“The high number of homes being built on floodplains is deeply concerning. As many of us have been arguing for a long time, we must stop building on floodplains, and also give water companies a statutory role in the planning process.
“But we also need to acknowledge that our policies on energy and transport are heading in entirely the wrong direction. This is a 1-degree warmed world. Over the past few weeks, we’ve had a reminder of the importance of the agreement in Paris to restrict total warming to 1.5 degrees. Cameron needs to follow up his climate rhetoric in Paris with urgent action at home.”
For more details on what Caroline thinks should be done to address the flooding risk you can read her blog from last February.
The Green Party has pledged to challenge the BBC after it failed to award the party a single party political broadcast for 2016, despite giving three to UKIP (1).
The party’s leader Natalie Bennett said she was “astonished” that the Greens were being denied “vital broadcast coverage” but was hopeful that a popular campaign could once again convince the BBC to change its mind.
Her statement came after the corporation announced that it will be increasing UKIP’s number of broadcasts from zero to three, equal with Labour, the Conservatives, and the Liberal Democrats but continuing to leave the Greens with none. That is despite the fact that the party quadrupled its vote in the recent 2015 general election and currently has the same number of MPs as UKIP.
Natalie Bennett, leader of the Green Party of England and Wales, said:
“After all that happened last year I am astonished that the BBC has chosen to deny us vital broadcast coverage. We have the same number of MPs as UKIP who have been granted three broadcasts. We quadrupled our vote share in the last election. We’ve grown as a party by more than three times in the last 12 months. I’m starting to wonder what exactly it is that we need to do to convince the BBC to grant us fair representation.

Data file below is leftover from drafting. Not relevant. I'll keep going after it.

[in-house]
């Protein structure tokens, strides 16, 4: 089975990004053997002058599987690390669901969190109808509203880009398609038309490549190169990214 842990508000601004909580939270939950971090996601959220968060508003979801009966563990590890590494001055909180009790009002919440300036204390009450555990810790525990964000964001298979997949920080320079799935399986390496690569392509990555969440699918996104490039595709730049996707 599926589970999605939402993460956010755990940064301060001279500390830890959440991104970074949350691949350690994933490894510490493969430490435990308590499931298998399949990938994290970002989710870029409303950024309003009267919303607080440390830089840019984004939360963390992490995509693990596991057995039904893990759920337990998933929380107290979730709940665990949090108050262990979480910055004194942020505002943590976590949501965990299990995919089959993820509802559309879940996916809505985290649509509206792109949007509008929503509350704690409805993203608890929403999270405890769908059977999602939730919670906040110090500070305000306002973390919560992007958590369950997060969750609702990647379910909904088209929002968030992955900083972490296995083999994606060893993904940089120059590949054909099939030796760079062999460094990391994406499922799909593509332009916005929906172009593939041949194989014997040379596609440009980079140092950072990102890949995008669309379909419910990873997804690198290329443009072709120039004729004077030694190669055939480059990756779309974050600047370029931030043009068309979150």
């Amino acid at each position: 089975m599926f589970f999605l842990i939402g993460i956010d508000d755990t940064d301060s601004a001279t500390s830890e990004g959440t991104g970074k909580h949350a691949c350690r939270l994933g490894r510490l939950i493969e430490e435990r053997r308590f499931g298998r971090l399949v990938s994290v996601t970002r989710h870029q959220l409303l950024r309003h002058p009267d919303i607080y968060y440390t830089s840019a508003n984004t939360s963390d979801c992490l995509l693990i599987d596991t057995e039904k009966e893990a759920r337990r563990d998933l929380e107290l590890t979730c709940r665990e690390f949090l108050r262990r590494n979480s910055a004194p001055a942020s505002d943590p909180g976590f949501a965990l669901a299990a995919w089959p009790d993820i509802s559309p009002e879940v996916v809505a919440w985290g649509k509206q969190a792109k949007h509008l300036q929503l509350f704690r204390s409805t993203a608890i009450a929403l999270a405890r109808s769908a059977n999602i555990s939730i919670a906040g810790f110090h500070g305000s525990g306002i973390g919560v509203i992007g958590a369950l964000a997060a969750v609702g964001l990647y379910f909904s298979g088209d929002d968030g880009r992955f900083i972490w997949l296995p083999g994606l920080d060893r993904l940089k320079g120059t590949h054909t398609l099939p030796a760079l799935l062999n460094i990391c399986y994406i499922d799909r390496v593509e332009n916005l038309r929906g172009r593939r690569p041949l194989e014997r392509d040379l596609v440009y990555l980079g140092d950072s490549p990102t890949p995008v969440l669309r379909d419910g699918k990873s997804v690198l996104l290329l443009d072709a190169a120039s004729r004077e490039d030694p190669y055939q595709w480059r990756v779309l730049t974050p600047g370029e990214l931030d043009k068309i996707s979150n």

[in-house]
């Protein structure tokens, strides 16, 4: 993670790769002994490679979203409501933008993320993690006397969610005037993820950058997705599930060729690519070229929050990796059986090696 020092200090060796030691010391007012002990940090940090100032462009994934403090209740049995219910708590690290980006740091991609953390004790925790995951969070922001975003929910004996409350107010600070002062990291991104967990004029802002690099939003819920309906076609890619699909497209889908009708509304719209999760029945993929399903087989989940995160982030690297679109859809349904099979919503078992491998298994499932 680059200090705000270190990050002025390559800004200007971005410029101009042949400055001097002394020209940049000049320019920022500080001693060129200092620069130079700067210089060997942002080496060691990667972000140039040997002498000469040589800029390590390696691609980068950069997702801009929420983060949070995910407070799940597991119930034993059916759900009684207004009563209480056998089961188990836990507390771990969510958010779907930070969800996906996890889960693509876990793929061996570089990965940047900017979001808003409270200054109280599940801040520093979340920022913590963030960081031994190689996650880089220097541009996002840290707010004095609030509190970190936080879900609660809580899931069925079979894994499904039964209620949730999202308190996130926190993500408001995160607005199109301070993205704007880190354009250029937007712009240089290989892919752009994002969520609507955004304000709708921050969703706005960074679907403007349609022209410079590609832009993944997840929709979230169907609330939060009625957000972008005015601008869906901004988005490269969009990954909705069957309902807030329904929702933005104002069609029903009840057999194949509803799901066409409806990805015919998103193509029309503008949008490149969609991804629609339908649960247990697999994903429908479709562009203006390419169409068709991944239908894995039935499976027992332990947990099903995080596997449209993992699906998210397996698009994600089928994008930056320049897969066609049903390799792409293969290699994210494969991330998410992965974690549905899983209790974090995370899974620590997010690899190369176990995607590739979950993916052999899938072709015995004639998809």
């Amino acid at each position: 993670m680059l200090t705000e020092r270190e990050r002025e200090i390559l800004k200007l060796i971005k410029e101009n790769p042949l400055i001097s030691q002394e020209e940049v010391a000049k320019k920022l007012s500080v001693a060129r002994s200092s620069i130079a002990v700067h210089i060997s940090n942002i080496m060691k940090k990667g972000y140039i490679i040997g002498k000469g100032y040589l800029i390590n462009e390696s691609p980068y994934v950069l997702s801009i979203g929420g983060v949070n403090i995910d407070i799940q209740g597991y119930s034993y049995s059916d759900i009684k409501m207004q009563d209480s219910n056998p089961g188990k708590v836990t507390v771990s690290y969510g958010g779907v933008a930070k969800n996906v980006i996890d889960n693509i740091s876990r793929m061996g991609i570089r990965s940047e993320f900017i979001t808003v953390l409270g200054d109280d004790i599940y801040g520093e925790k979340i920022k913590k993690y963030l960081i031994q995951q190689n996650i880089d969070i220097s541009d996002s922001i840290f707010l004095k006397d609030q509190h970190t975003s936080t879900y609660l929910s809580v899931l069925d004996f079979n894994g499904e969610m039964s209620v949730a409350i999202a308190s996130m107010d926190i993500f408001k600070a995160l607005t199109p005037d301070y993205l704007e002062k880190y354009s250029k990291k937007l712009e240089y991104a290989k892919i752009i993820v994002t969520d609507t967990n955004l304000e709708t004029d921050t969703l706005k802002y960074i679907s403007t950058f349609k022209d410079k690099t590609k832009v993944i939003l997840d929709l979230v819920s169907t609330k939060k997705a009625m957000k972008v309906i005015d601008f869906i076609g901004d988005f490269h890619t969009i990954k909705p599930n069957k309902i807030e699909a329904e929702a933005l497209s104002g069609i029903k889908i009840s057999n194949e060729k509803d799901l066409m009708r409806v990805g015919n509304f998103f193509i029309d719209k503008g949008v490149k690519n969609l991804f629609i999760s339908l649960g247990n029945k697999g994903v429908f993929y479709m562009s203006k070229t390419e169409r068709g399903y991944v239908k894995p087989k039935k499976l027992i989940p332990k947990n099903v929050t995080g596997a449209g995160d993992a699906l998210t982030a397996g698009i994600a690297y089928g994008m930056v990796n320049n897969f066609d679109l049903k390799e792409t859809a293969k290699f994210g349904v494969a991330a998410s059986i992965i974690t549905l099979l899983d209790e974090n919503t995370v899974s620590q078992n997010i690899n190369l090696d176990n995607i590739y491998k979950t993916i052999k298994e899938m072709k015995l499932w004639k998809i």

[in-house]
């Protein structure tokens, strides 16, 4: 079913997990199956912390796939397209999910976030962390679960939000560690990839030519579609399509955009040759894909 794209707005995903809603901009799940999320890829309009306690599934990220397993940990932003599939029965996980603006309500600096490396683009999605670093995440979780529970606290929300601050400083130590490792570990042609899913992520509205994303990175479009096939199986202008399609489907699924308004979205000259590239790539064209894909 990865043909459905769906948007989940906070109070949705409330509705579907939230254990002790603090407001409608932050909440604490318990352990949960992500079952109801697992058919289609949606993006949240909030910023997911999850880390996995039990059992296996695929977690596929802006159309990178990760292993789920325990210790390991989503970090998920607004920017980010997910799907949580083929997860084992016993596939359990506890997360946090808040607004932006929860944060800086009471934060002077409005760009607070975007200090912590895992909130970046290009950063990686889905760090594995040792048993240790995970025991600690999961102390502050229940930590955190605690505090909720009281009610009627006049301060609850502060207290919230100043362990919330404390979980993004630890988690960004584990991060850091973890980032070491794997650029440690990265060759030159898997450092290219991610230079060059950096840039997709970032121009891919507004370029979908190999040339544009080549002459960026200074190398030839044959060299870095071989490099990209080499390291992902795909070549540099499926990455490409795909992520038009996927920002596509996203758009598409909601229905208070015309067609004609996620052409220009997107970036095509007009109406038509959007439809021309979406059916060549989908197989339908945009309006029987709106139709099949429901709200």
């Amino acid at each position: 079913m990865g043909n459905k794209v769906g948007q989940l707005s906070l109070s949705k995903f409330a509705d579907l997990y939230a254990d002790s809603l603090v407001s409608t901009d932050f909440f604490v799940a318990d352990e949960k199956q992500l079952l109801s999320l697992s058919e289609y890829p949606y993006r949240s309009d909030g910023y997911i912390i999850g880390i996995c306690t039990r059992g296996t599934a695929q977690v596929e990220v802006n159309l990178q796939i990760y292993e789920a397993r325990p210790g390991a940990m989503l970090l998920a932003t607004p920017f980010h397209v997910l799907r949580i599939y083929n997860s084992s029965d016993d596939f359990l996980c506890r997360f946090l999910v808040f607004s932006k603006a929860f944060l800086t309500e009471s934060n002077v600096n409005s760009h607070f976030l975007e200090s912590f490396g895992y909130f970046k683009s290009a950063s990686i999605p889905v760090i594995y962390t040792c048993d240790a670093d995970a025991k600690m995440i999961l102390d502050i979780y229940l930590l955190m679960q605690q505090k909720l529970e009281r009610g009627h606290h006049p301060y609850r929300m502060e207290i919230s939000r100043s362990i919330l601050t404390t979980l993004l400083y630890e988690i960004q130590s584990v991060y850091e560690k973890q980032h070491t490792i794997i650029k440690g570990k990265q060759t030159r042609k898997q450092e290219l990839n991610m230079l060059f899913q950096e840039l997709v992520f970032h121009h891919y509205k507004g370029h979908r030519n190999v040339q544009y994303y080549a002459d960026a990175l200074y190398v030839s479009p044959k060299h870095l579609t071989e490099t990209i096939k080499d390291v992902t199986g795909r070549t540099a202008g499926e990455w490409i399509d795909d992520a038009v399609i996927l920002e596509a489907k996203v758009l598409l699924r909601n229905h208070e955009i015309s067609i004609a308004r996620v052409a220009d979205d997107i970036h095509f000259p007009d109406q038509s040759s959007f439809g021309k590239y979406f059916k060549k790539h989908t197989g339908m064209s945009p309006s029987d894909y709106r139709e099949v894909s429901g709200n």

Shahrar Ali, Deputy Leader of the Green Party, added:
“The BBC is sometimes criticised for being too fond of repeats and I am certainly getting a strong sense of déjà vu. Only this time last year we were denied a place in the leaders’ debates. Then, a quarter of a million people were moved to sign a petition calling on broadcasters to change their minds and give us a spot. We’re certain that by challenging this decision and demonstrating the strength of our support we can do the same once again.”
The Green Party has stated that it will be writing to the BBC to request an urgent meeting to discuss their decision. In the meantime the party is urging anyone, no matter which party they support, who believes that the Greens should be given a broadcast slot to sign the petition on the 38 Degrees website (2).
When every other party – Conservatives, Labour, Liberal Democrats and UKIP – seems so similar it’s like they’re in a boyband, it’s time to stand for what you believe in, and vote Green. Get involved at http://action.greenparty.org.uk